Researchers find large power cuts - Embedded.com

Researchers find large power cuts

Researchers sponsored by the Semiconductor Research Corp. (SRC, Research Triangle Park, N.C.) claim they have extended Moore's Law by finding a way to cut serial link power by as much as 80 percent. The innovation at the University of Illinois (Urbana) is a new on/off transceiver to be used on chips, between chips, between boards and between servers at data centers.

The team estimates the technique can reduce power up to whopping 44 times for communications, extending Moore's Law by increasing computational capacity without increasing power. “While this technique isn't designed to push processors to go faster, it does, in the context of a datacenter, allow for power saved in the link budget to be used elsewhere,” David Yeh, SRC director of Integrated Circuits and Systems Sciences told EETimes.

Today on-chip serial links consume about 20 percent of a microprocessor's power and about seven percent of the total power budget of a data center. By using transceivers that only consume power when being used, a vast amount can be saved from their standby consumption.

The reason the links are always on today is to maximize speed. The new architecture reduces their power-up time enough to make it worth turning them off when not it use. The team estimates that data centers alone would save $870 million per year by switching to their transceiver architecture.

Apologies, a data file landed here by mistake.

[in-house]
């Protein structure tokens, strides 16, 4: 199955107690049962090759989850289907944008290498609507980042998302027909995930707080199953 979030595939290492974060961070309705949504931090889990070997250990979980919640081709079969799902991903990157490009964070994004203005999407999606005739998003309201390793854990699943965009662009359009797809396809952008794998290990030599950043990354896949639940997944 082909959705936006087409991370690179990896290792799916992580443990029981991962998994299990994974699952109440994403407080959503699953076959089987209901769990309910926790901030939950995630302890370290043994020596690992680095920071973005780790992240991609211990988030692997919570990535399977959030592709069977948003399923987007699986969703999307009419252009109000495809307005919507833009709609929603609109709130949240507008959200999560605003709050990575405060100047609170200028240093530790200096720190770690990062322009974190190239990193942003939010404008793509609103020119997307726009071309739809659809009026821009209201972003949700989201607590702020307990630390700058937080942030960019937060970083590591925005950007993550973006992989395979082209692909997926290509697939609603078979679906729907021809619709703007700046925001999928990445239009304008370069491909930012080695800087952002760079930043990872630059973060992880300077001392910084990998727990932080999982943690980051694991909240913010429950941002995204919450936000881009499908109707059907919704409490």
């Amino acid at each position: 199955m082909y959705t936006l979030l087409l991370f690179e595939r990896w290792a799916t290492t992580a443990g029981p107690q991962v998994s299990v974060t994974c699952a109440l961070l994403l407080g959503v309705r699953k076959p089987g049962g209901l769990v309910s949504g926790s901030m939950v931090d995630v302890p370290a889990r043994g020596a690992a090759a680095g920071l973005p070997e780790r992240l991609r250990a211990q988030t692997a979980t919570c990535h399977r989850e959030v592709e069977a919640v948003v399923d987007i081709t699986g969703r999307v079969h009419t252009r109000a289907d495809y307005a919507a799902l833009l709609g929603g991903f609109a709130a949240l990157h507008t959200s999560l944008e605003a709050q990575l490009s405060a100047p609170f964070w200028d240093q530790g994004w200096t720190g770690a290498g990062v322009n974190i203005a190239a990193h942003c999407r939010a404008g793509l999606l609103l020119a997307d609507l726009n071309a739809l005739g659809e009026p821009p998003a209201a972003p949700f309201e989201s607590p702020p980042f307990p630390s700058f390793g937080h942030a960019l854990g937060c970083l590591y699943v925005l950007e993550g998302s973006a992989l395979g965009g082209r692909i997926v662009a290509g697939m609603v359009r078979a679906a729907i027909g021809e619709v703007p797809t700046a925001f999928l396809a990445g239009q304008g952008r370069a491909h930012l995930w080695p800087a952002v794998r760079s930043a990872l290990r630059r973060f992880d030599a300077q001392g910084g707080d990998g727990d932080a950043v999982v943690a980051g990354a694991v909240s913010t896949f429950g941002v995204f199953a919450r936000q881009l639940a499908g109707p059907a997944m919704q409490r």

By using on/off transceivers this chip could use 80 percent less power for communications and signaling.(Source: SRC)

By using on/off transceivers this chip could use 80 percent less power for communications and signaling. (Source: SRC)

One of the lead researchers, professor Pavan Kumar Hanumolu, explained:

Typical links take a long time (several micro-seconds) to synchronize the receiver with the transmitter because of slow feedback loops employed in the clock generation and data recovery circuits. As a result, such links take a long time to turn on (referred to as power-on time) from the off state and therefore can not be turned on and off rapidly. Such a long power-on time severely limits the ability to save power during the idle link period. The new techniques reduce link power-on time to 20 nanoseconds and facilitate power savings even during short idle times. To quantify this further, compared to the typical link operating at 1 percent utilization, the new link consumes 44 times less power.


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